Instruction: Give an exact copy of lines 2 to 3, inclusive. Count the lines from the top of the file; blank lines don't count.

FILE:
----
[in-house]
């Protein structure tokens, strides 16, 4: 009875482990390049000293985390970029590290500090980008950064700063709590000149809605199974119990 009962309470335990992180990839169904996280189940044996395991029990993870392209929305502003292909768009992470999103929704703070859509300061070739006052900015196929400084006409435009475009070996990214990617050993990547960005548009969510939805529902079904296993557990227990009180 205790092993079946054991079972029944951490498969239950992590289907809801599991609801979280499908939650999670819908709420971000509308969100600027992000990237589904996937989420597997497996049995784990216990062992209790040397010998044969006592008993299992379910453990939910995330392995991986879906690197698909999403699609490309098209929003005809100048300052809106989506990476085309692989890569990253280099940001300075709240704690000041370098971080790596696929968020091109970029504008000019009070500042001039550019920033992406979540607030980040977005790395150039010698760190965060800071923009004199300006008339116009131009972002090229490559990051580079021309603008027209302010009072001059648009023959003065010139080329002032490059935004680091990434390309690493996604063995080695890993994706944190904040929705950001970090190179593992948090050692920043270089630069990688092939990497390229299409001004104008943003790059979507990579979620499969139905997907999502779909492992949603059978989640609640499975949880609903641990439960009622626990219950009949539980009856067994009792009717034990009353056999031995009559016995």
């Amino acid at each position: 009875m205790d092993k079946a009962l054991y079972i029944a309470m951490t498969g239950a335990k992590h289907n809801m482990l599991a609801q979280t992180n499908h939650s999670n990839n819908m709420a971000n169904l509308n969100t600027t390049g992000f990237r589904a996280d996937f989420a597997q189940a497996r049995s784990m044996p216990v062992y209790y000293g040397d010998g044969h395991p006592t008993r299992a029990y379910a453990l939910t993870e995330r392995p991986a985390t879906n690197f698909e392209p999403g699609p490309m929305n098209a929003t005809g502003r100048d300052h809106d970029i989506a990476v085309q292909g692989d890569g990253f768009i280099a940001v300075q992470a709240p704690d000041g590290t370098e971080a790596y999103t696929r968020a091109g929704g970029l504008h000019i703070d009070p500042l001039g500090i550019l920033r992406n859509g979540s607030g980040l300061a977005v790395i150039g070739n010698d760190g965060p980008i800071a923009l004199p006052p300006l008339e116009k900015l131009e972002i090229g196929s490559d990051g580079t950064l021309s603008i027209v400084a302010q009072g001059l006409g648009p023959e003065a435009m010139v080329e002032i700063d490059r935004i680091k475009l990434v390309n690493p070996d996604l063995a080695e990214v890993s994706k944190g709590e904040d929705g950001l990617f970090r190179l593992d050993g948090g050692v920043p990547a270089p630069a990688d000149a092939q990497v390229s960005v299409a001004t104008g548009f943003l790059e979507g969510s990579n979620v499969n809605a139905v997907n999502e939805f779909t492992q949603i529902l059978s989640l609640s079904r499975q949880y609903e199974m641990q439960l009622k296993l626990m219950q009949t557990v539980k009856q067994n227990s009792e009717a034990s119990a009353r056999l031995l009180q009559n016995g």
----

């Protein structure tokens, strides 16, 4: 009875482990390049000293985390970029590290500090980008950064700063709590000149809605199974119990 009962309470335990992180990839169904996280189940044996395991029990993870392209929305502003292909768009992470999103929704703070859509300061070739006052900015196929400084006409435009475009070996990214990617050993990547960005548009969510939805529902079904296993557990227990009180 205790092993079946054991079972029944951490498969239950992590289907809801599991609801979280499908939650999670819908709420971000509308969100600027992000990237589904996937989420597997497996049995784990216990062992209790040397010998044969006592008993299992379910453990939910995330392995991986879906690197698909999403699609490309098209929003005809100048300052809106989506990476085309692989890569990253280099940001300075709240704690000041370098971080790596696929968020091109970029504008000019009070500042001039550019920033992406979540607030980040977005790395150039010698760190965060800071923009004199300006008339116009131009972002090229490559990051580079021309603008027209302010009072001059648009023959003065010139080329002032490059935004680091990434390309690493996604063995080695890993994706944190904040929705950001970090190179593992948090050692920043270089630069990688092939990497390229299409001004104008943003790059979507990579979620499969139905997907999502779909492992949603059978989640609640499975949880609903641990439960009622626990219950009949539980009856067994009792009717034990009353056999031995009559016995």
């Amino acid at each position: 009875m205790d092993k079946a009962l054991y079972i029944a309470m951490t498969g239950a335990k992590h289907n809801m482990l599991a609801q979280t992180n499908h939650s999670n990839n819908m709420a971000n169904l509308n969100t600027t390049g992000f990237r589904a996280d996937f989420a597997q189940a497996r049995s784990m044996p216990v062992y209790y000293g040397d010998g044969h395991p006592t008993r299992a029990y379910a453990l939910t993870e995330r392995p991986a985390t879906n690197f698909e392209p999403g699609p490309m929305n098209a929003t005809g502003r100048d300052h809106d970029i989506a990476v085309q292909g692989d890569g990253f768009i280099a940001v300075q992470a709240p704690d000041g590290t370098e971080a790596y999103t696929r968020a091109g929704g970029l504008h000019i703070d009070p500042l001039g500090i550019l920033r992406n859509g979540s607030g980040l300061a977005v790395i150039g070739n010698d760190g965060p980008i800071a923009l004199p006052p300006l008339e116009k900015l131009e972002i090229g196929s490559d990051g580079t950064l021309s603008i027209v400084a302010q009072g001059l006409g648009p023959e003065a435009m010139v080329e002032i700063d490059r935004i680091k475009l990434v390309n690493p070996d996604l063995a080695e990214v890993s994706k944190g709590e904040d929705g950001l990617f970090r190179l593992d050993g948090g050692v920043p990547a270089p630069a990688d000149a092939q990497v390229s960005v299409a001004t104008g548009f943003l790059e979507g969510s990579n979620v499969n809605a139905v997907n999502e939805f779909t492992q949603i529902l059978s989640l609640s079904r499975q949880y609903e199974m641990q439960l009622k296993l626990m219950q009949t557990v539980k009856q067994n227990s009792e009717a034990s119990a009353r056999l031995l009180q009559n016995g």